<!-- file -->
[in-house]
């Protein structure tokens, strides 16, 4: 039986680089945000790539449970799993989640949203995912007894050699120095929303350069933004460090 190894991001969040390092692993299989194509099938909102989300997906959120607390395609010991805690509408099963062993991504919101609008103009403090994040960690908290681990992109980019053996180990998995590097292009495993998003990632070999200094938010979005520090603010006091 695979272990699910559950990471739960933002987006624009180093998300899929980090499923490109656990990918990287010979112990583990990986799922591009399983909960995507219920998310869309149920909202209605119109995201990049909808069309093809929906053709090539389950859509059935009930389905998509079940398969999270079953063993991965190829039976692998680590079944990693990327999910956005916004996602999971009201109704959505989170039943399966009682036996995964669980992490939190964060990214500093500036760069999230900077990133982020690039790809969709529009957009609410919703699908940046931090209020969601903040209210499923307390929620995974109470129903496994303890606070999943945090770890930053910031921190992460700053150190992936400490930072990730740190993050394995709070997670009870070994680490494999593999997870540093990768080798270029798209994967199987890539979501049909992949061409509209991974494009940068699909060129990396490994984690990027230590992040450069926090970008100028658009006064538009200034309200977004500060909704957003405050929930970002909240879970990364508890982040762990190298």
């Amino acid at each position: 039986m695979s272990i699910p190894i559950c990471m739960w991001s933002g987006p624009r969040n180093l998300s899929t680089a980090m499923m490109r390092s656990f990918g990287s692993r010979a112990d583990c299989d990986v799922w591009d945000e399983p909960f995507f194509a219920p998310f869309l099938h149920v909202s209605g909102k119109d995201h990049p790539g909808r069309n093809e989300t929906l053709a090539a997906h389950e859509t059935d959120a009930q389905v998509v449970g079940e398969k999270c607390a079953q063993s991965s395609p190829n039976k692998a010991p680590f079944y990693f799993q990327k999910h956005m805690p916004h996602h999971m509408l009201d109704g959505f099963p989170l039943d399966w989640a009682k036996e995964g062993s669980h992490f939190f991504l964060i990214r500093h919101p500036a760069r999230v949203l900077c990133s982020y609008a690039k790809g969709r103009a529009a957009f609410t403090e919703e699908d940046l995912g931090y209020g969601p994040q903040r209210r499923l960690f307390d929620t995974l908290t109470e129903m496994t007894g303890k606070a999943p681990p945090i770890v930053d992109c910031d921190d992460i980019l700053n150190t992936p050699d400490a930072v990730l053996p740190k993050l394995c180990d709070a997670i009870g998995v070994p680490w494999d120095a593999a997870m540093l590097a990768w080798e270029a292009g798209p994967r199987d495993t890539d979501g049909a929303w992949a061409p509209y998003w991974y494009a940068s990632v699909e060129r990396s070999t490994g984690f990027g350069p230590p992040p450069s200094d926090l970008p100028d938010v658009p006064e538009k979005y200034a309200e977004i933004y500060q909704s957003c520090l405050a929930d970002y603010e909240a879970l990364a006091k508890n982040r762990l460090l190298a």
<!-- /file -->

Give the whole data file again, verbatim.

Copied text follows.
[in-house]
């Protein structure tokens, strides 16, 4: 039986680089945000790539449970799993989640949203995912007894050699120095929303350069933004460090 190894991001969040390092692993299989194509099938909102989300997906959120607390395609010991805690509408099963062993991504919101609008103009403090994040960690908290681990992109980019053996180990998995590097292009495993998003990632070999200094938010979005520090603010006091 695979272990699910559950990471739960933002987006624009180093998300899929980090499923490109656990990918990287010979112990583990990986799922591009399983909960995507219920998310869309149920909202209605119109995201990049909808069309093809929906053709090539389950859509059935009930389905998509079940398969999270079953063993991965190829039976692998680590079944990693990327999910956005916004996602999971009201109704959505989170039943399966009682036996995964669980992490939190964060990214500093500036760069999230900077990133982020690039790809969709529009957009609410919703699908940046931090209020969601903040209210499923307390929620995974109470129903496994303890606070999943945090770890930053910031921190992460700053150190992936400490930072990730740190993050394995709070997670009870070994680490494999593999997870540093990768080798270029798209994967199987890539979501049909992949061409509209991974494009940068699909060129990396490994984690990027230590992040450069926090970008100028658009006064538009200034309200977004500060909704957003405050929930970002909240879970990364508890982040762990190298």
């Amino acid at each position: 039986m695979s272990i699910p190894i559950c990471m739960w991001s933002g987006p624009r969040n180093l998300s899929t680089a980090m499923m490109r390092s656990f990918g990287s692993r010979a112990d583990c299989d990986v799922w591009d945000e399983p909960f995507f194509a219920p998310f869309l099938h149920v909202s209605g909102k119109d995201h990049p790539g909808r069309n093809e989300t929906l053709a090539a997906h389950e859509t059935d959120a009930q389905v998509v449970g079940e398969k999270c607390a079953q063993s991965s395609p190829n039976k692998a010991p680590f079944y990693f799993q990327k999910h956005m805690p916004h996602h999971m509408l009201d109704g959505f099963p989170l039943d399966w989640a009682k036996e995964g062993s669980h992490f939190f991504l964060i990214r500093h919101p500036a760069r999230v949203l900077c990133s982020y609008a690039k790809g969709r103009a529009a957009f609410t403090e919703e699908d940046l995912g931090y209020g969601p994040q903040r209210r499923l960690f307390d929620t995974l908290t109470e129903m496994t007894g303890k606070a999943p681990p945090i770890v930053d992109c910031d921190d992460i980019l700053n150190t992936p050699d400490a930072v990730l053996p740190k993050l394995c180990d709070a997670i009870g998995v070994p680490w494999d120095a593999a997870m540093l590097a990768w080798e270029a292009g798209p994967r199987d495993t890539d979501g049909a929303w992949a061409p509209y998003w991974y494009a940068s990632v699909e060129r990396s070999t490994g984690f990027g350069p230590p992040p450069s200094d926090l970008p100028d938010v658009p006064e538009k979005y200034a309200e977004i933004y500060q909704s957003c520090l405050a929930d970002y603010e909240a879970l990364a006091k508890n982040r762990l460090l190298a």